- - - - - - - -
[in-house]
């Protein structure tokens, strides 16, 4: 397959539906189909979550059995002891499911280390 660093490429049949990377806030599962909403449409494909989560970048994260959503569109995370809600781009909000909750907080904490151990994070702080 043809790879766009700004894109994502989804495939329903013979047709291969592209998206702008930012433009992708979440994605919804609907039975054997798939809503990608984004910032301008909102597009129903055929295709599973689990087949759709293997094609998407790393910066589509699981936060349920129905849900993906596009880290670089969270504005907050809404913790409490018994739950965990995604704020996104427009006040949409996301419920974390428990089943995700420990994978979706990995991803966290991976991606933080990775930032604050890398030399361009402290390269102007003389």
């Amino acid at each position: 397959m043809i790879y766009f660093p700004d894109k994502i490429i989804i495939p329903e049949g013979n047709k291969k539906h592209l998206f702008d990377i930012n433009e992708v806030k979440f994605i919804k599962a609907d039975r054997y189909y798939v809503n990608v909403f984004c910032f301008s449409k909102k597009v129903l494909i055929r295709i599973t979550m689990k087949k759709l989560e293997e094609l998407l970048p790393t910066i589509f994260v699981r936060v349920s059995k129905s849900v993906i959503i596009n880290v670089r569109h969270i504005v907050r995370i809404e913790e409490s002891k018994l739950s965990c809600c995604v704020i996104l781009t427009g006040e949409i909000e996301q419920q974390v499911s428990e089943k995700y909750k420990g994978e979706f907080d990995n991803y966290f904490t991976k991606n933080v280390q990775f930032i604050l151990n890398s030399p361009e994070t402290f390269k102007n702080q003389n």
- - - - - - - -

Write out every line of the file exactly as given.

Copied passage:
[in-house]
């Protein structure tokens, strides 16, 4: 397959539906189909979550059995002891499911280390 660093490429049949990377806030599962909403449409494909989560970048994260959503569109995370809600781009909000909750907080904490151990994070702080 043809790879766009700004894109994502989804495939329903013979047709291969592209998206702008930012433009992708979440994605919804609907039975054997798939809503990608984004910032301008909102597009129903055929295709599973689990087949759709293997094609998407790393910066589509699981936060349920129905849900993906596009880290670089969270504005907050809404913790409490018994739950965990995604704020996104427009006040949409996301419920974390428990089943995700420990994978979706990995991803966290991976991606933080990775930032604050890398030399361009402290390269102007003389």
């Amino acid at each position: 397959m043809i790879y766009f660093p700004d894109k994502i490429i989804i495939p329903e049949g013979n047709k291969k539906h592209l998206f702008d990377i930012n433009e992708v806030k979440f994605i919804k599962a609907d039975r054997y189909y798939v809503n990608v909403f984004c910032f301008s449409k909102k597009v129903l494909i055929r295709i599973t979550m689990k087949k759709l989560e293997e094609l998407l970048p790393t910066i589509f994260v699981r936060v349920s059995k129905s849900v993906i959503i596009n880290v670089r569109h969270i504005v907050r995370i809404e913790e409490s002891k018994l739950s965990c809600c995604v704020i996104l781009t427009g006040e949409i909000e996301q419920q974390v499911s428990e089943k995700y909750k420990g994978e979706f907080d990995n991803y966290f904490t991976k991606n933080v280390q990775f930032i604050l151990n890398s030399p361009e994070t402290f390269k102007n702080q003389n």